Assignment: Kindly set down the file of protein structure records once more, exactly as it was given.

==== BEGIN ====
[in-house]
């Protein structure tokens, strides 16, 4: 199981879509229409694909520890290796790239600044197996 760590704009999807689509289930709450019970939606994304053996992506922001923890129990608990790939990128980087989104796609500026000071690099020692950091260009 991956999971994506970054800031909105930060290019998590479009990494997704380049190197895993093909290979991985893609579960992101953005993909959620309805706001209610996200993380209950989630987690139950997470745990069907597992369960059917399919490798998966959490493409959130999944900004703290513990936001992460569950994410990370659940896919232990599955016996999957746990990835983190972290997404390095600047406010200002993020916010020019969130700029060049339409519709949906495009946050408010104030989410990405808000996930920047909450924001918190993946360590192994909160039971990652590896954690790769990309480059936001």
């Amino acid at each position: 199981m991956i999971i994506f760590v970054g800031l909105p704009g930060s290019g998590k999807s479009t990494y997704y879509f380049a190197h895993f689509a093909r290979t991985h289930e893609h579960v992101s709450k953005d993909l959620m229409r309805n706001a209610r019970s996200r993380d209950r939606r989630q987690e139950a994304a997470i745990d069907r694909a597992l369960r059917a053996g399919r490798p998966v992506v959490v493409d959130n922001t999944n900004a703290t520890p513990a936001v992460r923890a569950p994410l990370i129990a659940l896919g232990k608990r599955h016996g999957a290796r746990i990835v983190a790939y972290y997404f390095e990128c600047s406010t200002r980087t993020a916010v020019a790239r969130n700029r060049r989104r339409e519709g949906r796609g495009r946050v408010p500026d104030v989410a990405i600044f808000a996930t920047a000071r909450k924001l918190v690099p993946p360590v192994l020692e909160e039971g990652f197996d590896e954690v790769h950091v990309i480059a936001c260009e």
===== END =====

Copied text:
[in-house]
């Protein structure tokens, strides 16, 4: 199981879509229409694909520890290796790239600044197996 760590704009999807689509289930709450019970939606994304053996992506922001923890129990608990790939990128980087989104796609500026000071690099020692950091260009 991956999971994506970054800031909105930060290019998590479009990494997704380049190197895993093909290979991985893609579960992101953005993909959620309805706001209610996200993380209950989630987690139950997470745990069907597992369960059917399919490798998966959490493409959130999944900004703290513990936001992460569950994410990370659940896919232990599955016996999957746990990835983190972290997404390095600047406010200002993020916010020019969130700029060049339409519709949906495009946050408010104030989410990405808000996930920047909450924001918190993946360590192994909160039971990652590896954690790769990309480059936001």
């Amino acid at each position: 199981m991956i999971i994506f760590v970054g800031l909105p704009g930060s290019g998590k999807s479009t990494y997704y879509f380049a190197h895993f689509a093909r290979t991985h289930e893609h579960v992101s709450k953005d993909l959620m229409r309805n706001a209610r019970s996200r993380d209950r939606r989630q987690e139950a994304a997470i745990d069907r694909a597992l369960r059917a053996g399919r490798p998966v992506v959490v493409d959130n922001t999944n900004a703290t520890p513990a936001v992460r923890a569950p994410l990370i129990a659940l896919g232990k608990r599955h016996g999957a290796r746990i990835v983190a790939y972290y997404f390095e990128c600047s406010t200002r980087t993020a916010v020019a790239r969130n700029r060049r989104r339409e519709g949906r796609g495009r946050v408010p500026d104030v989410a990405i600044f808000a996930t920047a000071r909450k924001l918190v690099p993946p360590v192994l020692e909160e039971g990652f197996d590896e954690v790769h950091v990309i480059a936001c260009e």